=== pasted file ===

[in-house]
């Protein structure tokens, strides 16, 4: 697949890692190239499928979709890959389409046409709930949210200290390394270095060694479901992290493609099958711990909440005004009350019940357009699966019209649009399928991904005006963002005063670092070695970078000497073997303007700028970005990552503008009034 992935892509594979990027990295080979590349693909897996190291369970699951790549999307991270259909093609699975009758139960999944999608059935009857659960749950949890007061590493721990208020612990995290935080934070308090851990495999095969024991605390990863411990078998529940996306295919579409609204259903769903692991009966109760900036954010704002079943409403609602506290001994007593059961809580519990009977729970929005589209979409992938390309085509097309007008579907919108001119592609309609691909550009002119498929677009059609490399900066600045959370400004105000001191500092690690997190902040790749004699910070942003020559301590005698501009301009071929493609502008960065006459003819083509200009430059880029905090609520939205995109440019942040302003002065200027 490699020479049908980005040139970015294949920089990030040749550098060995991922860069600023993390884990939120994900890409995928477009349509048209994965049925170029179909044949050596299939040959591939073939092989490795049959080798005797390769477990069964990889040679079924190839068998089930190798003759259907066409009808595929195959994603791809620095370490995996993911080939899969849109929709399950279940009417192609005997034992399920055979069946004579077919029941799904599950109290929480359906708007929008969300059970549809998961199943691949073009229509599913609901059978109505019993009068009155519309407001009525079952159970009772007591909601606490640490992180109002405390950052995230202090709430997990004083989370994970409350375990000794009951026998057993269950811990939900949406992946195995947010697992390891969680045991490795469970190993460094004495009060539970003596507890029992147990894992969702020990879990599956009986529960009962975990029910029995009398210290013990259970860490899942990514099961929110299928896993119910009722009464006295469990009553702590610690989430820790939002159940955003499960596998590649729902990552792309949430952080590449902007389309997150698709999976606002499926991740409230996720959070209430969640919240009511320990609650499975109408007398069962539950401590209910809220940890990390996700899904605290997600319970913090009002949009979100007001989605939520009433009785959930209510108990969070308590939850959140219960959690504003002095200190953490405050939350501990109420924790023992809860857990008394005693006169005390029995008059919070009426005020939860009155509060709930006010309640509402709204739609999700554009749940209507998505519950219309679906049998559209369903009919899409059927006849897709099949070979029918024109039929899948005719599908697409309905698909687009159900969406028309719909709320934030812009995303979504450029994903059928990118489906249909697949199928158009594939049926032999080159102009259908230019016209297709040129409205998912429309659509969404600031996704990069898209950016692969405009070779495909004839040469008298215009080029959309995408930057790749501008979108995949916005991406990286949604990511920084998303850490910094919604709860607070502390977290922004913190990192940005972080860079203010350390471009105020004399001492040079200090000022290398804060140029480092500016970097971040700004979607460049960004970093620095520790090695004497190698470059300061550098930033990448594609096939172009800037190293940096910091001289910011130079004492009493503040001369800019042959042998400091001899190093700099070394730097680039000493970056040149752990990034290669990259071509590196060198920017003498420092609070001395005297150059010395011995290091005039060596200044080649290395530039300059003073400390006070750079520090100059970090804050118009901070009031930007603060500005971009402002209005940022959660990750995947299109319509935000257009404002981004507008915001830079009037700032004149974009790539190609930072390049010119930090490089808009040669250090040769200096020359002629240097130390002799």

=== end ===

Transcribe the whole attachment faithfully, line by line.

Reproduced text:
[in-house]
């Protein structure tokens, strides 16, 4: 697949890692190239499928979709890959389409046409709930949210200290390394270095060694479901992290493609099958711990909440005004009350019940357009699966019209649009399928991904005006963002005063670092070695970078000497073997303007700028970005990552503008009034 992935892509594979990027990295080979590349693909897996190291369970699951790549999307991270259909093609699975009758139960999944999608059935009857659960749950949890007061590493721990208020612990995290935080934070308090851990495999095969024991605390990863411990078998529940996306295919579409609204259903769903692991009966109760900036954010704002079943409403609602506290001994007593059961809580519990009977729970929005589209979409992938390309085509097309007008579907919108001119592609309609691909550009002119498929677009059609490399900066600045959370400004105000001191500092690690997190902040790749004699910070942003020559301590005698501009301009071929493609502008960065006459003819083509200009430059880029905090609520939205995109440019942040302003002065200027 490699020479049908980005040139970015294949920089990030040749550098060995991922860069600023993390884990939120994900890409995928477009349509048209994965049925170029179909044949050596299939040959591939073939092989490795049959080798005797390769477990069964990889040679079924190839068998089930190798003759259907066409009808595929195959994603791809620095370490995996993911080939899969849109929709399950279940009417192609005997034992399920055979069946004579077919029941799904599950109290929480359906708007929008969300059970549809998961199943691949073009229509599913609901059978109505019993009068009155519309407001009525079952159970009772007591909601606490640490992180109002405390950052995230202090709430997990004083989370994970409350375990000794009951026998057993269950811990939900949406992946195995947010697992390891969680045991490795469970190993460094004495009060539970003596507890029992147990894992969702020990879990599956009986529960009962975990029910029995009398210290013990259970860490899942990514099961929110299928896993119910009722009464006295469990009553702590610690989430820790939002159940955003499960596998590649729902990552792309949430952080590449902007389309997150698709999976606002499926991740409230996720959070209430969640919240009511320990609650499975109408007398069962539950401590209910809220940890990390996700899904605290997600319970913090009002949009979100007001989605939520009433009785959930209510108990969070308590939850959140219960959690504003002095200190953490405050939350501990109420924790023992809860857990008394005693006169005390029995008059919070009426005020939860009155509060709930006010309640509402709204739609999700554009749940209507998505519950219309679906049998559209369903009919899409059927006849897709099949070979029918024109039929899948005719599908697409309905698909687009159900969406028309719909709320934030812009995303979504450029994903059928990118489906249909697949199928158009594939049926032999080159102009259908230019016209297709040129409205998912429309659509969404600031996704990069898209950016692969405009070779495909004839040469008298215009080029959309995408930057790749501008979108995949916005991406990286949604990511920084998303850490910094919604709860607070502390977290922004913190990192940005972080860079203010350390471009105020004399001492040079200090000022290398804060140029480092500016970097971040700004979607460049960004970093620095520790090695004497190698470059300061550098930033990448594609096939172009800037190293940096910091001289910011130079004492009493503040001369800019042959042998400091001899190093700099070394730097680039000493970056040149752990990034290669990259071509590196060198920017003498420092609070001395005297150059010395011995290091005039060596200044080649290395530039300059003073400390006070750079520090100059970090804050118009901070009031930007603060500005971009402002209005940022959660990750995947299109319509935000257009404002981004507008915001830079009037700032004149974009790539190609930072390049010119930090490089808009040669250090040769200096020359002629240097130390002799």